TOKYO - Major Japanese firms, including Toyota and Panasonic, on Wednesday said they would boost employees' salaries for the first time in years, heeding a call from the prime minister ahead of a sales tax rise next month.
The deal came as companies wrap up annual labour talks known as Shunto, or the "spring offensive."
The usually low-key negotiations were being closely watched to see if cash-rich firms would put more money in workers' pockets, amid worries about the tax hike slamming the brakes on growth.
Japan's car sector was a key target, with all eyes on the world's biggest automaker Toyota which - along with other exporters - posted big profits on the back of sharply weaker yen since Prime Minister Shinzo Abe swept to power in late 2012.
On Wednesday, Toyota said it would raise employees' pay by an average of 2,700 yen (S$33) a month, while they would also get an average bonus worth about 6.8 months of their base wage - a common pay structure in Japan.
It was the Camry and Corolla maker's first wage hike in six years, and amounted to about a 0.8 per cent rise above current pay.
Among other firms raising wages were Nissan, Panasonic, Hitachi and Toshiba.
The focus would now shift from blue-chip firms to see if small and mid-sized companies, which employ the bulk of Japanese workers, follow the lead on pay.
The seemingly small wage hikes are a major development in a country that has suffered deflation for years, with consumers rarely facing higher prices for everyday goods.
Abe's growth blitz, dubbed Abenomics, is aimed at reversing falling prices and recent data suggest Tokyo is making headway in stoking lasting inflation, which would mean higher prices.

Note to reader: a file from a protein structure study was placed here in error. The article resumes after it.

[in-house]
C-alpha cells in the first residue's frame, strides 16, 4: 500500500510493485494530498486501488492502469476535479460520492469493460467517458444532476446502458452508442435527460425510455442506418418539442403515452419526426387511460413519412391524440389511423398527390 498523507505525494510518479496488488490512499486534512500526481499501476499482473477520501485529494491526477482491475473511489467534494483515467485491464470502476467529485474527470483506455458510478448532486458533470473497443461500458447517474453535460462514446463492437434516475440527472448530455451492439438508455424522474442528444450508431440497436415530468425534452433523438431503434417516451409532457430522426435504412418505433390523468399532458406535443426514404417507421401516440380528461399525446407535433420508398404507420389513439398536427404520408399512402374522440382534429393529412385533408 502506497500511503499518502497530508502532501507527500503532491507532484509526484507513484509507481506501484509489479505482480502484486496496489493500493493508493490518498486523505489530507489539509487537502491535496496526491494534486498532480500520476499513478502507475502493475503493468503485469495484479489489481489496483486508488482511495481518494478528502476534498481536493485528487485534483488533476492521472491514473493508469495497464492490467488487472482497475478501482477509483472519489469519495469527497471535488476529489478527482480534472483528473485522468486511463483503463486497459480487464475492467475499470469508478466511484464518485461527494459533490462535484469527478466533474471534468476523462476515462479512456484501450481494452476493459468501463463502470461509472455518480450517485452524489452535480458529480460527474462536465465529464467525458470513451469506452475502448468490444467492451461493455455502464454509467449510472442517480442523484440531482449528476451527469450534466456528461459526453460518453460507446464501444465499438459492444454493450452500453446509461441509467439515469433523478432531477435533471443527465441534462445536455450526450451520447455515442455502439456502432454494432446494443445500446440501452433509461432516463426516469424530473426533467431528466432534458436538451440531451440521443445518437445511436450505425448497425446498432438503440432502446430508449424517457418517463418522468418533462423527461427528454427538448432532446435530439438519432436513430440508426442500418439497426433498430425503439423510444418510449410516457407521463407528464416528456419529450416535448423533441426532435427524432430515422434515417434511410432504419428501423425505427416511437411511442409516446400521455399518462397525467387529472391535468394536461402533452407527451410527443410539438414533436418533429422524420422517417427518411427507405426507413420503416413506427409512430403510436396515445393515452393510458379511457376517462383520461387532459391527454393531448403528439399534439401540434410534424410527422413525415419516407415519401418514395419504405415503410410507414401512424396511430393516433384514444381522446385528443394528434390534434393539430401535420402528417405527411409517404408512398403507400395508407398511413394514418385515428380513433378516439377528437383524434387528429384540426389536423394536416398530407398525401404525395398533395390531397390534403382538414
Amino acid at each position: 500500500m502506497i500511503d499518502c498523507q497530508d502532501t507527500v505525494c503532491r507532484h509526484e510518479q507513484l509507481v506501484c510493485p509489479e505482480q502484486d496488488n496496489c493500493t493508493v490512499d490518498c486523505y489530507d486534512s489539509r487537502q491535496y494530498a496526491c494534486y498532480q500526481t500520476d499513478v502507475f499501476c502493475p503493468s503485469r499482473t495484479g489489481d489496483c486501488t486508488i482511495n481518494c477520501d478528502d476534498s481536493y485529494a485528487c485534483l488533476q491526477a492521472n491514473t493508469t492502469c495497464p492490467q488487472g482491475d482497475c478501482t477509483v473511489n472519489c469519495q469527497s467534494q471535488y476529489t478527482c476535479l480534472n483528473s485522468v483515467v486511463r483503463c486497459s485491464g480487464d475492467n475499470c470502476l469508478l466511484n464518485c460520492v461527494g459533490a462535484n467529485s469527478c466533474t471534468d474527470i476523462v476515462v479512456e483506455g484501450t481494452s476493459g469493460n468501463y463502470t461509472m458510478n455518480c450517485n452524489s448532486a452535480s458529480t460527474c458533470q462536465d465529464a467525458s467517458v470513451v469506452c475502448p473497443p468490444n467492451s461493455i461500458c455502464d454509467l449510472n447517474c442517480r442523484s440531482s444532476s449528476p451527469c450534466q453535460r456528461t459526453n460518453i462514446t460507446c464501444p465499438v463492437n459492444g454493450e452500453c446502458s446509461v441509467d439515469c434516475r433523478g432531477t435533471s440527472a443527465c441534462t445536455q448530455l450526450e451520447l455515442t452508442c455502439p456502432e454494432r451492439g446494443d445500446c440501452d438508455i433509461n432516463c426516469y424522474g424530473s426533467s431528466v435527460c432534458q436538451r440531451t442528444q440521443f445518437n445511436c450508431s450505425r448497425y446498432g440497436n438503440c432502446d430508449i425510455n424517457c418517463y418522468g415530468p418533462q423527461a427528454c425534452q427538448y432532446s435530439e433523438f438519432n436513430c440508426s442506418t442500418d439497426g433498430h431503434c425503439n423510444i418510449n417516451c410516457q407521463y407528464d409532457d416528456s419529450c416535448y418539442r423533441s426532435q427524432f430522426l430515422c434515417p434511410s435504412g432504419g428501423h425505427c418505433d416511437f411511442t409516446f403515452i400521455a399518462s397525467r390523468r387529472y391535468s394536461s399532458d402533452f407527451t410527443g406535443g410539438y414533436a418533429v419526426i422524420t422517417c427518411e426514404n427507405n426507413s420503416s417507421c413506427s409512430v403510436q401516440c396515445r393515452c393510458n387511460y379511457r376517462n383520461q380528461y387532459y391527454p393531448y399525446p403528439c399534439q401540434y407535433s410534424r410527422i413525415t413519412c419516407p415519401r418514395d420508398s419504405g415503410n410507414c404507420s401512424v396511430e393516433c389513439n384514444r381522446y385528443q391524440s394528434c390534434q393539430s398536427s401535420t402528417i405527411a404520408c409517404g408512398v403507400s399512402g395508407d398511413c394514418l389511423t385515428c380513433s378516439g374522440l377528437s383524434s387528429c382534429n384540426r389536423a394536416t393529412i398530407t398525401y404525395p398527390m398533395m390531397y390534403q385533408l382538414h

Consumers are also getting set for a sales tax rise to 8.0 per cent next month, up from 5.0 per cent. The move is seen as crucial to shrinking Japan's massive national debt, but there are fears it could weigh on consumer spending and slow growth.
Threat of Intervention
Abe has been calling on firms to raise salaries so workers would have more money to spend, a move seen as crucial to making his growth bid work.
On Tuesday, Abe's point man on the economy, Akira Amari, raised the stakes with an apparent threat to take unspecified action against companies that don't jack up wages.
The government "will react in some way" against firms which are "uncooperative with our policy of creating a virtuous economic cycle," he told reporters.
Tabloid newspaper Nikkan Gendai compared Amari's comments to the aggressive tactics of Japan's notorious yakuza gangsters.
Hideshi Nitta, a labour relations manager at top business lobby Keidanren, said firms recognised the need to reverse years of tepid growth.
"For the economy to grow sustainably, (Japan) needs to create a virtuous cycle - bigger profits leading to bigger investment, pay hikes..and better economic sentiment, which then leads to even larger corporate earnings," he said.
"This year's labour negotiations focused more on that macro point of view."
But concerns gathered pace this week as revised growth data showed the world's third-largest economy expanded at a slower pace than initially thought last year.
On Wednesday, a key consumer confidence indicator dropped in February, with the data likely to stoke further concerns about spending.
"Any recovery in consumer confidence...will be strongly dependent on an acceleration in wage growth," London-based Capital Economics said.
Japan's number-two automaker Nissan said its employees would get 3,500 yen more a month, and a bonus worth 5.6 months of regular pay.
The electronics sector, hammered by losses in recent years, also moved with six major firms hiking wages by 2,000 yen a month, their biggest-ever increase. Convenience store operator Lawson has agreed to its first wage rise in 12 years.
Bonuses are usually paid out in a lump sum twice yearly, but it's not guaranteed compensation.